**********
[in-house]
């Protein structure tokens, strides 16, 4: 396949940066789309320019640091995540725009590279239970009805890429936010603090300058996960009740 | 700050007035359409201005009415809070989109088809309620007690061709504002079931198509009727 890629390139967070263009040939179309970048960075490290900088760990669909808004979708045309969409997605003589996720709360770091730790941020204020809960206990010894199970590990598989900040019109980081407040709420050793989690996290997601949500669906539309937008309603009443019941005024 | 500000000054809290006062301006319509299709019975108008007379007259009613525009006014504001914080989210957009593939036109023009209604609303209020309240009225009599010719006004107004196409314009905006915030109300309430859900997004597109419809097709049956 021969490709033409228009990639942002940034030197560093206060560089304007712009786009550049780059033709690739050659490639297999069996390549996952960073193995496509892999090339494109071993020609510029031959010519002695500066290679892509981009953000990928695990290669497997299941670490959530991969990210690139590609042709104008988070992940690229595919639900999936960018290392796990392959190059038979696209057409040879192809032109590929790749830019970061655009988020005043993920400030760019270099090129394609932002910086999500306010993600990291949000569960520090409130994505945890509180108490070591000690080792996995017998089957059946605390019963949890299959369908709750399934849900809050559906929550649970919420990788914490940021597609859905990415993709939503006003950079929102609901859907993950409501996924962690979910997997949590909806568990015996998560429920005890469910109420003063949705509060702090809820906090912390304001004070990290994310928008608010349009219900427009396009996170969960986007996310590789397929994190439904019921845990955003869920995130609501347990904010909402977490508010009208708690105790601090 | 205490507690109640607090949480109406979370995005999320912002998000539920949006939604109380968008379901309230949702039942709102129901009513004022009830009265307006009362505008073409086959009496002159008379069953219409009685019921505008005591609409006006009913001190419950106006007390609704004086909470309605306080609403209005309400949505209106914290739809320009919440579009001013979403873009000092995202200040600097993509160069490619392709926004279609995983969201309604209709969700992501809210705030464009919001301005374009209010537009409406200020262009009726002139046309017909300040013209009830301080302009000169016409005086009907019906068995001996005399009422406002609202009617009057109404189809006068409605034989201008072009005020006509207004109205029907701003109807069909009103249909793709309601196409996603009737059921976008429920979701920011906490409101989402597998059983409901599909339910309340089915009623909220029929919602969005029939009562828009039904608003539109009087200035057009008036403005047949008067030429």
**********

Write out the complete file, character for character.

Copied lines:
[in-house]
């Protein structure tokens, strides 16, 4: 396949940066789309320019640091995540725009590279239970009805890429936010603090300058996960009740 | 700050007035359409201005009415809070989109088809309620007690061709504002079931198509009727 890629390139967070263009040939179309970048960075490290900088760990669909808004979708045309969409997605003589996720709360770091730790941020204020809960206990010894199970590990598989900040019109980081407040709420050793989690996290997601949500669906539309937008309603009443019941005024 | 500000000054809290006062301006319509299709019975108008007379007259009613525009006014504001914080989210957009593939036109023009209604609303209020309240009225009599010719006004107004196409314009905006915030109300309430859900997004597109419809097709049956 021969490709033409228009990639942002940034030197560093206060560089304007712009786009550049780059033709690739050659490639297999069996390549996952960073193995496509892999090339494109071993020609510029031959010519002695500066290679892509981009953000990928695990290669497997299941670490959530991969990210690139590609042709104008988070992940690229595919639900999936960018290392796990392959190059038979696209057409040879192809032109590929790749830019970061655009988020005043993920400030760019270099090129394609932002910086999500306010993600990291949000569960520090409130994505945890509180108490070591000690080792996995017998089957059946605390019963949890299959369908709750399934849900809050559906929550649970919420990788914490940021597609859905990415993709939503006003950079929102609901859907993950409501996924962690979910997997949590909806568990015996998560429920005890469910109420003063949705509060702090809820906090912390304001004070990290994310928008608010349009219900427009396009996170969960986007996310590789397929994190439904019921845990955003869920995130609501347990904010909402977490508010009208708690105790601090 | 205490507690109640607090949480109406979370995005999320912002998000539920949006939604109380968008379901309230949702039942709102129901009513004022009830009265307006009362505008073409086959009496002159008379069953219409009685019921505008005591609409006006009913001190419950106006007390609704004086909470309605306080609403209005309400949505209106914290739809320009919440579009001013979403873009000092995202200040600097993509160069490619392709926004279609995983969201309604209709969700992501809210705030464009919001301005374009209010537009409406200020262009009726002139046309017909300040013209009830301080302009000169016409005086009907019906068995001996005399009422406002609202009617009057109404189809006068409605034989201008072009005020006509207004109205029907701003109807069909009103249909793709309601196409996603009737059921976008429920979701920011906490409101989402597998059983409901599909339910309340089915009623909220029929919602969005029939009562828009039904608003539109009087200035057009008036403005047949008067030429």